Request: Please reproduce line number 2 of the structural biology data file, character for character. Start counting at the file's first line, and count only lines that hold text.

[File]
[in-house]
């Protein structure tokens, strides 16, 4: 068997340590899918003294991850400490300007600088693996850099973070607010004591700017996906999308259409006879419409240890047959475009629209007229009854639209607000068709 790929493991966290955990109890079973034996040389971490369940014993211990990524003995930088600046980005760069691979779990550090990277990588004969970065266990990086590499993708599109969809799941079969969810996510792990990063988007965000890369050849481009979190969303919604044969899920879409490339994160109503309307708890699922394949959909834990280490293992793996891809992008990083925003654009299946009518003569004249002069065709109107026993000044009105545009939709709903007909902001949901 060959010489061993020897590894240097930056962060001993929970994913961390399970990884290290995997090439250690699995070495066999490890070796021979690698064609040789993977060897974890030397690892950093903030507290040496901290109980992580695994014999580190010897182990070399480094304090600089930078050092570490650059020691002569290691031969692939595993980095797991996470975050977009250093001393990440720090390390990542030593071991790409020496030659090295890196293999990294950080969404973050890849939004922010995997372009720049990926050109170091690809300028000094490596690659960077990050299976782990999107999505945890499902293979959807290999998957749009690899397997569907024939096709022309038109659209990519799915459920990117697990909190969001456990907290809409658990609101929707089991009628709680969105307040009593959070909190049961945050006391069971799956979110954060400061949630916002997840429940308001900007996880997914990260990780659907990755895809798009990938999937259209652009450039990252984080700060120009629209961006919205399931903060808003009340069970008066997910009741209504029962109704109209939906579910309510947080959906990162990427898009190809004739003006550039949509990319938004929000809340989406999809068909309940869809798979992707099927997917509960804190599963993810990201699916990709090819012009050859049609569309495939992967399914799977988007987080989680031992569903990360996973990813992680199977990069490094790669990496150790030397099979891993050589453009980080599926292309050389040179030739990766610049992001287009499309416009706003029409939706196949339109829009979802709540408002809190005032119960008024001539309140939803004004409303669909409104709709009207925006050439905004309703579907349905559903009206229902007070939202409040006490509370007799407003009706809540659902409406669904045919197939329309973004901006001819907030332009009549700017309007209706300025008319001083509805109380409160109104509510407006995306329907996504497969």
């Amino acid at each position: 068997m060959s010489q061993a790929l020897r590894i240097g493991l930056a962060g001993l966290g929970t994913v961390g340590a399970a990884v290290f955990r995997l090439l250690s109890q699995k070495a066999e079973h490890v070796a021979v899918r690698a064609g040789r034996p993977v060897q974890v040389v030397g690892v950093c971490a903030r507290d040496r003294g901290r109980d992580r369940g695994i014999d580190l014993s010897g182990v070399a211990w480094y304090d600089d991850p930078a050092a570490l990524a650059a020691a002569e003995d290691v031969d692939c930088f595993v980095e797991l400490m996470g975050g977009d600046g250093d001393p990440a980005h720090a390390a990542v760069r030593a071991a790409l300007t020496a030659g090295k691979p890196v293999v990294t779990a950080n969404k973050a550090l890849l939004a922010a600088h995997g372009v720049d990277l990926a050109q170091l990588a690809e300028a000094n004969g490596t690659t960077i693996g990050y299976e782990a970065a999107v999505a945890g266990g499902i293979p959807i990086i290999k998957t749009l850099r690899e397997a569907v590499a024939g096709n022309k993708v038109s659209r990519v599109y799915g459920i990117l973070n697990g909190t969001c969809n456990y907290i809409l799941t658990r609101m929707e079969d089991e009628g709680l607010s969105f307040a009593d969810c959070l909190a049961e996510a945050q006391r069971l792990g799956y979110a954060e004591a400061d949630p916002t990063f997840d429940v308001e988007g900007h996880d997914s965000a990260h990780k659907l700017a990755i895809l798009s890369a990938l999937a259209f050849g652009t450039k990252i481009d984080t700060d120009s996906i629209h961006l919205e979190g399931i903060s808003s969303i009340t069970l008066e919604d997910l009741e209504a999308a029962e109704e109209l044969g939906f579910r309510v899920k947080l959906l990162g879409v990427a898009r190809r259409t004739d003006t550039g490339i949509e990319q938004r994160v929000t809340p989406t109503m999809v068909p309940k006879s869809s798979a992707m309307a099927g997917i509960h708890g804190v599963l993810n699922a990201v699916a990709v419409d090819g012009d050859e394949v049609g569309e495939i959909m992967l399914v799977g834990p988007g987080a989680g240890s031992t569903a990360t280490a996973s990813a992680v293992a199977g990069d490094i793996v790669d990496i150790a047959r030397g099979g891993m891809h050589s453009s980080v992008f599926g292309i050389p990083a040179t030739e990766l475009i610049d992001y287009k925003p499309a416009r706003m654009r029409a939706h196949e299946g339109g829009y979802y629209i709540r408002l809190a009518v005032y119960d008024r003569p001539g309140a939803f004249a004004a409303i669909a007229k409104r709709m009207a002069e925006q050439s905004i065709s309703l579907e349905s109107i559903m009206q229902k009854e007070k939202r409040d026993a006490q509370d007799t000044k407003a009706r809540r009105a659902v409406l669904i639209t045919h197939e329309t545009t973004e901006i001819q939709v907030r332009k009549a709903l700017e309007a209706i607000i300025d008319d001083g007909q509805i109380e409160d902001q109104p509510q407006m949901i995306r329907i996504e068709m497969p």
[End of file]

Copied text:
């Protein structure tokens, strides 16, 4: 068997340590899918003294991850400490300007600088693996850099973070607010004591700017996906999308259409006879419409240890047959475009629209007229009854639209607000068709 790929493991966290955990109890079973034996040389971490369940014993211990990524003995930088600046980005760069691979779990550090990277990588004969970065266990990086590499993708599109969809799941079969969810996510792990990063988007965000890369050849481009979190969303919604044969899920879409490339994160109503309307708890699922394949959909834990280490293992793996891809992008990083925003654009299946009518003569004249002069065709109107026993000044009105545009939709709903007909902001949901 060959010489061993020897590894240097930056962060001993929970994913961390399970990884290290995997090439250690699995070495066999490890070796021979690698064609040789993977060897974890030397690892950093903030507290040496901290109980992580695994014999580190010897182990070399480094304090600089930078050092570490650059020691002569290691031969692939595993980095797991996470975050977009250093001393990440720090390390990542030593071991790409020496030659090295890196293999990294950080969404973050890849939004922010995997372009720049990926050109170091690809300028000094490596690659960077990050299976782990999107999505945890499902293979959807290999998957749009690899397997569907024939096709022309038109659209990519799915459920990117697990909190969001456990907290809409658990609101929707089991009628709680969105307040009593959070909190049961945050006391069971799956979110954060400061949630916002997840429940308001900007996880997914990260990780659907990755895809798009990938999937259209652009450039990252984080700060120009629209961006919205399931903060808003009340069970008066997910009741209504029962109704109209939906579910309510947080959906990162990427898009190809004739003006550039949509990319938004929000809340989406999809068909309940869809798979992707099927997917509960804190599963993810990201699916990709090819012009050859049609569309495939992967399914799977988007987080989680031992569903990360996973990813992680199977990069490094790669990496150790030397099979891993050589453009980080599926292309050389040179030739990766610049992001287009499309416009706003029409939706196949339109829009979802709540408002809190005032119960008024001539309140939803004004409303669909409104709709009207925006050439905004309703579907349905559903009206229902007070939202409040006490509370007799407003009706809540659902409406669904045919197939329309973004901006001819907030332009009549700017309007209706300025008319001083509805109380409160109104509510407006995306329907996504497969």